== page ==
Henry Walpole was born in 1558 in Norfolk. Walpole was educated at Gray’s Inn.
Walpole was present at the execution of the Roman Catholic Jesuit priest Edmund Campion who was executed on the charge of high treason in 1581. Walpole seemingly inspired by Campion gave up his law career and converted to Roman Catholicism. On 28th April 1583 Walpole was admitted into the English College, Rome and soon received minor orders. Walpole was ordained at Metz as subdeacon and deacon as well as priest in December 1588.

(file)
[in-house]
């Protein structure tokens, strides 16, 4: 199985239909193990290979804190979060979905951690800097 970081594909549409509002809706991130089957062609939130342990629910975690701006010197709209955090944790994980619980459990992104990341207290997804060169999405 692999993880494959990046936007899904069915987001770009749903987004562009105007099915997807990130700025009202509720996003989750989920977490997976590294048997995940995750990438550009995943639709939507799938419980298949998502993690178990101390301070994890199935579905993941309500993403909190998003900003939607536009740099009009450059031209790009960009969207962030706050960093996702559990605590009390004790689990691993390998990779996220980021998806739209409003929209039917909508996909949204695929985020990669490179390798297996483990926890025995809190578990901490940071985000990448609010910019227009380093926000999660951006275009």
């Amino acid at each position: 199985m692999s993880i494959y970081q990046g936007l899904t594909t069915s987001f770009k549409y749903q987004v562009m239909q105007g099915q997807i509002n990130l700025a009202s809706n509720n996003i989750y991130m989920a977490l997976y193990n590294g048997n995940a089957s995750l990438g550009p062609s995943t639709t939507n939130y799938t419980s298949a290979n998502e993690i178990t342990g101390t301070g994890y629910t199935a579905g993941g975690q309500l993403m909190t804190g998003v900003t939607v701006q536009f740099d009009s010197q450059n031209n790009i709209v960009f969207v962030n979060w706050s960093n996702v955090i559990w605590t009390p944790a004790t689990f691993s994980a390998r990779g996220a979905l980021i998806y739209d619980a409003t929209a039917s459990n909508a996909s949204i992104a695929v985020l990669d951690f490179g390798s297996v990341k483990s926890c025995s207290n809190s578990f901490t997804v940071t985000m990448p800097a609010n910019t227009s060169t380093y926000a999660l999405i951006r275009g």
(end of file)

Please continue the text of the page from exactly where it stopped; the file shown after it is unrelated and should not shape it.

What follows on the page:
Walpole was jailed twice in 1586 at Newgate prison on religious grounds but returned to Reims in December 1589 where he was ordained to more posts before being sent on a new mission on 9th April 1591 which would see Walpole land in Whitby. On his way to England Walpole was imprisoned by the English in Flushing and eventually landed at Flamborough, Yorkshire where he was arrested once again for being Catholic and he was imprisoned in York. February 1594 saw Walpole being transferred to the Tower of London where whilst he awaited a trial was tortured with the rack. In 1595 Walpole was sent back to York for his trial where he was hung, drawn and quartered on 17th April 1595.